10 Tips for Throwing a Birthday Theme Party

Filed under: Big Kids, Activities: Babies, Birthdays, Cabin Fever

Birthdays. The kids keep having them. And from the age of five, we've allowed each to celebrate by inviting friends to a birthday party in our home. At these parties, we aim for homemade, low-key fun. But even low-key fun requires advance preparation and thought. No worries. The kids start planning their next party the day after their last one. That leaves Cabin Fever with just one big task: lowering expectations.

Oh, and about five hundred little tasks. Here's our top ten checklist. Let's get started.

1. Pick a theme, and rein in the dreams. Daughter is turning seven. She loves horses. We love daughter. We love horses, too, but not in the living room. Not even in the backyard. Does daughter turning seven know what it costs to rent a pony? Daughter does not. Nor does she care. "We have to ride horses at the party!" Dad swoops in with a creative solution: hobby horses. Better yet, we can make them ourselves. Guests can decorate their own, and take them home as party favours. Two birds, one stone.

2. Enlist talent. In this case, Grandpa agrees to put the skill saw in his garage to use. In short order, turns out twelve wooden horse heads stuck on long wooden poles. Dad buys yarn, leather and paint. Cuts ears and reins out of leather, and attaches them to the horse heads the night before the party. Guests will personalize their horses by painting them and choosing yarn for the mane.
3. Visit the library. Bring home armload of books on party's themed topic: great for ideas, but also handy at the party. During a lull, guests can look at books. Younger children enjoy being read to.

4. It's almost party time! Quick! Bake a cake and decorate. Observation: guests at children's birthday parties would be content to eat bowls of frosting. In other words, great effort need not be spent upon the making and design of the cake. Confession: for our children's parties, we bake from a boxed mix, and frost out of a bought jar. The birthday girl herself is enlisted to stir, pour, and, of course, to decorate. The result? A search-and-find horse cake. Try this at home! Just keep adding candies till you've used them all up.

5. Use all available space. Set up an obstacle course in the backyard (if seasonally practical). The living room, basement, or playroom will suffice, too. For our hobby horse course, Dad borrows miniature straw bales from a neighbour and empties the garage of anything that resembles an obstacle. There are logs to jump over, boards to balance upon, and jumps made of broom handles resting on overturned buckets. Mom's childhood saddle is dragged out of the attic and placed upon a sawhorse.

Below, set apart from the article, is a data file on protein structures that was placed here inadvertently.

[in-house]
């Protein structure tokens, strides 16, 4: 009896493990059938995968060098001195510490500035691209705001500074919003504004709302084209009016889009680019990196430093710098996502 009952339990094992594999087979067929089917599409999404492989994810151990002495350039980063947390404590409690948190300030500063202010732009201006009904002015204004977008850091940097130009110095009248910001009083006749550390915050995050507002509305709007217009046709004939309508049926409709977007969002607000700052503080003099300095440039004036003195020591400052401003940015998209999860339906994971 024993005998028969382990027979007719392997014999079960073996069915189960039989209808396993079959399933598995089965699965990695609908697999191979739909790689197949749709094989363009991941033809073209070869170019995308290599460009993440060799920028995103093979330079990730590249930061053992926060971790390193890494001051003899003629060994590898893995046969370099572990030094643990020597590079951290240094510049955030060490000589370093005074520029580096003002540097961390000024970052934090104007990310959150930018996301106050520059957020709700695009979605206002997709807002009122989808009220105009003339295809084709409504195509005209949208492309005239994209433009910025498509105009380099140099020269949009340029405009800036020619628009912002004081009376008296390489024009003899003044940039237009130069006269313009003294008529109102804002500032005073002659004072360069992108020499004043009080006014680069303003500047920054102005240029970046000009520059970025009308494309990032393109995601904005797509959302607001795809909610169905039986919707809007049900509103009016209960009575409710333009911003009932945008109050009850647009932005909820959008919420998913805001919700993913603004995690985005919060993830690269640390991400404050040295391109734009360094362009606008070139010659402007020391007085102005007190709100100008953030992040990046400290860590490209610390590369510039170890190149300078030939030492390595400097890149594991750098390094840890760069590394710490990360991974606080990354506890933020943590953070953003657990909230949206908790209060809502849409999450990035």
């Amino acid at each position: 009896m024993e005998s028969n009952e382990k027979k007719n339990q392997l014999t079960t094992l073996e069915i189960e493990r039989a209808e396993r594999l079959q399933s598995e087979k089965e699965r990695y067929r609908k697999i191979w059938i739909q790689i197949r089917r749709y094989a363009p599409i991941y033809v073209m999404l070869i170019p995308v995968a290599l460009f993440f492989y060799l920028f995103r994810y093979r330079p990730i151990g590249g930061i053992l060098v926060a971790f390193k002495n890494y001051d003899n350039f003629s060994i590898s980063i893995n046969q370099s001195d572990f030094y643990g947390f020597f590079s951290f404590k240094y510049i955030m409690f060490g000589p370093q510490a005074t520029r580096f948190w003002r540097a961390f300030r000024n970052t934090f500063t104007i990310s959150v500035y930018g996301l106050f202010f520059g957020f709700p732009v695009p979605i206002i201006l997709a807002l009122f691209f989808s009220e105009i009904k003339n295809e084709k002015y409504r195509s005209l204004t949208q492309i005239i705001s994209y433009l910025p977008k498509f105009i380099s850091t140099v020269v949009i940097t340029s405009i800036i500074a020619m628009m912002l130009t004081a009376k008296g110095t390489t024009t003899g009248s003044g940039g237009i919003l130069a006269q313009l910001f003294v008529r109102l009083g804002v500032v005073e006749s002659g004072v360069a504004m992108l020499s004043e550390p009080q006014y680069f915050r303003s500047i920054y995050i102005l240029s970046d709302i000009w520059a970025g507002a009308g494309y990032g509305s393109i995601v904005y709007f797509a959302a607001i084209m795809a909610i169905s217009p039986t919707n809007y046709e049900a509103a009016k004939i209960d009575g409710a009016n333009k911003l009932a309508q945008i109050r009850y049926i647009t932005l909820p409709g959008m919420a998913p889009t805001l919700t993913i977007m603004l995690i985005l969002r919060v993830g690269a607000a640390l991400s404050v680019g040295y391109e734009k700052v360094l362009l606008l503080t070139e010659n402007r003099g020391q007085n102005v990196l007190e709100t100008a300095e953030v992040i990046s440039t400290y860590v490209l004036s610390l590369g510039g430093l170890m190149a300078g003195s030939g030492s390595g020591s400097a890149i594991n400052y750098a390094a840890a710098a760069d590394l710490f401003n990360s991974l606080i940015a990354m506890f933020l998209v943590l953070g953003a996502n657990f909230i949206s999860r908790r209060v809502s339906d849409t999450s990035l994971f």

6. If serving food, choose a flexible menu. Children's tastes vary wildly. We buy fresh bagels and croissants and offer a variety of toppings: jam, cream cheese, butter, mayonnaise, mustard, cheese, cucumbers, tomatoes, pickles, and grapes on the side. One child makes herself two mustard sandwiches. And eats them both.

7. Make a schedule in advance.
All you need is a scrawled list of planned activities (and a few emergency back-ups). You will thank yourself approximately fifteen minutes into the party, when the craft has been completed by all but two artistically-minded guests and the others are turning your couch into a trampoline. Our set list looks like this: craft; reading/story time while waiting for craft to be finished by everyone; scavenger hunt; lunch, cake and colouring; outdoor playtime and games. Emergency back-ups include magic tricks by Dad. Thankfully, Dad is not called upon to perform.

8. Games. Go with the classics. The less competitive, the better. Freeze dancing. Pass the hot potato. Telephone. Pin the tail on the donkey (or any themed variation). For our scavenger hunt, we hide pictures of horses around the house, and every child takes a crayon and a piece of paper with corresponding pictures, and hunts around the house. This works for pre-readers, too.

9. Colouring at the table
. A great activity for any party: cover your table with large sheets of paper (doubles as a tablecloth), tape them down, and give everyone a handful of crayons. Depending on the age of your crowd, you'll end up with adorable drawings, greetings for the birthday child, questionable graffiti, or a mixture of all of the above.

10. Don't forget: candles, singing happy birthday, and to take a few photographs. When two hours are up and you're waving goodbye to happy hobby-horse-riding children, the party will suddenly seem like a distant blur. Do a quick debrief on what worked and what didn't. Because the birthday girl is already planning for next year...

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AdviceMama Says:
Start by teaching him that it is safe to do so.